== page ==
Tesco to go 100% renewable

Written by Rebecca O'Connor on 15th May 2017

Tesco, the UK’s largest retailer by sales and one of the largest owners of retail space in the world has committed to using 100% renewable electricity by 2030 and confirmed its ambition to be a low-carbon business.

The decision, announced via the multinational’s website and coming a week after Elon Musk launched Tesla’s solar roofs, includes a set of ‘tough targets’ as part of a commitment to help limit global temperature rises to 1.5 degrees, as set by the Paris Agreement.

For its UK and Ireland stores, the move accounts for almost 1% of the UK’s total electricity consumption (2.8 Terawatts).

Tesco Bank, a wholly-owned subsidiary of Tesco, offers current accounts, loans, credit cards, savings and insurance products.

ShareAction, the campaign group, welcomed the move and hoped that other supermarkets would follow suit.

Clare Richards, campaigns manager at ShareAction, said: “There is a clear business case for phasing out reliance on fossil fuels and transitioning to renewable electricity. In setting its own timeline to source 100% renewable electricity by 2030, Tesco is sending an important message that it sees its future business stability and profitability in driving down emissions at pace.”

In June 2016, an investor coalition that today includes nearly forty institutions representing over $1 trillion AUM wrote to Tesco’s CEO to highlight the benefits of joining the RE100 initiative. ShareAction followed up by raising the issue at the retailer’s Annual General Meeting, which prompted further engagement in support of the RE100 initiative.

Julie Fox Gorte, senior vice president for sustainable investing at Pax World, a sustainable investment consultant and member of the investor coalition says: “Pax World commends Tesco’s commitment, and thanks ShareAction for leading this critically important work. Especially in these times of uncertain policy leadership from some governments, private sector action to lead efforts to avoid catastrophic climate change is needed and welcome.”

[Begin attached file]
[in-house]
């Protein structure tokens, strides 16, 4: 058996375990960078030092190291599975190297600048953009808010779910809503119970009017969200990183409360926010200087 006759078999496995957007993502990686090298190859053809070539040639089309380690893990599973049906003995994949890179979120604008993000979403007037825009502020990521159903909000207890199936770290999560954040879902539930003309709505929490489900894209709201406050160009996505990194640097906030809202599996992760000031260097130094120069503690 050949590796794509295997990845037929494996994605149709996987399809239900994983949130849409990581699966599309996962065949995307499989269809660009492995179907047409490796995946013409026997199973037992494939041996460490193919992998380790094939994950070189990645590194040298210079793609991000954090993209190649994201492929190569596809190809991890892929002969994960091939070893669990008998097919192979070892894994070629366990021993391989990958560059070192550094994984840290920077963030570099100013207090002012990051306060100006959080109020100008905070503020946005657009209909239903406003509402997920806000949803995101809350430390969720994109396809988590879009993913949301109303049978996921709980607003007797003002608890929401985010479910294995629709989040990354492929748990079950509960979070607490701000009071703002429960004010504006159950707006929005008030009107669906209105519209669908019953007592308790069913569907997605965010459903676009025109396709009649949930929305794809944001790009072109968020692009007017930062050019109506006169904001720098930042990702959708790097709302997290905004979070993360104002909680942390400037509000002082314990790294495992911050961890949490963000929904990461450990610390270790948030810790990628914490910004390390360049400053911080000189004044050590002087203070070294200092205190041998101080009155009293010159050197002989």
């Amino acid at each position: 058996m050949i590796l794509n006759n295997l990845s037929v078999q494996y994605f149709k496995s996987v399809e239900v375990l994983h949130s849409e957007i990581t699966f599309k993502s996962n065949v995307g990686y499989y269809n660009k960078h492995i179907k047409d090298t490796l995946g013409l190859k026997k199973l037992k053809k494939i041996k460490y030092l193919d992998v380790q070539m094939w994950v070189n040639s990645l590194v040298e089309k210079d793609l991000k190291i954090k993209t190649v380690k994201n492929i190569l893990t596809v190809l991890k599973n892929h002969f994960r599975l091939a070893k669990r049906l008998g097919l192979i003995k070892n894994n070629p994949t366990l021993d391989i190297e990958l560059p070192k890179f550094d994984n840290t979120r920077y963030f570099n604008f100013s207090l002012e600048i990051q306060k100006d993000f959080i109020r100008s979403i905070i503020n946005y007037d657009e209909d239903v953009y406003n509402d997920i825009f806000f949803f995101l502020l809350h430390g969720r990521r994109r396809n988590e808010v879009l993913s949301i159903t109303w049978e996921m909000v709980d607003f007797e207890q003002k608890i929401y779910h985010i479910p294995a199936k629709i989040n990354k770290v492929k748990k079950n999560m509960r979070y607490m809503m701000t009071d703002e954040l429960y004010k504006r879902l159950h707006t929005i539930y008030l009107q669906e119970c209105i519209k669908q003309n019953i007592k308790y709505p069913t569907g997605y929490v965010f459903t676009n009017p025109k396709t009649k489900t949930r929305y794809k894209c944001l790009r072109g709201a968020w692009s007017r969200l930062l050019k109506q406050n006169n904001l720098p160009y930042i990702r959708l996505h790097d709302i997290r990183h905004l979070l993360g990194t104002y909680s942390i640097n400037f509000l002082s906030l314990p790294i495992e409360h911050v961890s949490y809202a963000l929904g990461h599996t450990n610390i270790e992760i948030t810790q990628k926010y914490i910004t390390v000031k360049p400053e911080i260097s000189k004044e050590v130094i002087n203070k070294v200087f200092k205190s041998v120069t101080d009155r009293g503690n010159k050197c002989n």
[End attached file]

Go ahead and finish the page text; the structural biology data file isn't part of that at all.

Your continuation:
Kené Umeasiegbu, head of climate change and sustainable agriculture at Tesco, said: “This plan balances price stability, cost-effectiveness and support for creating additional renewable capacity. Investor support and ShareAction’s work, including direct engagement with our leadership, helped amplify strategic conversations and accelerate this journey.”

Emanuele Fanelli, Responsible Investment Manager, Aegon Asset Management, said: “Aegon, as a member of the investor coalition, welcomes the signal that Tesco is sending to the rest of the market in setting ambitious science-based targets. To adequately address climate risk, reductions must occur across the food and retail sectors.

“We look forward to seeing other companies throughout the supply chain respond to this lead and commit to their own low-carbon transitions.”

The RE100 initiative – coordinated by the Climate Group in partnership with CDP – aims to amplify corporate demand for renewable electricity in order to encourage investment and legislation that supports the development of renewables infrastructure.

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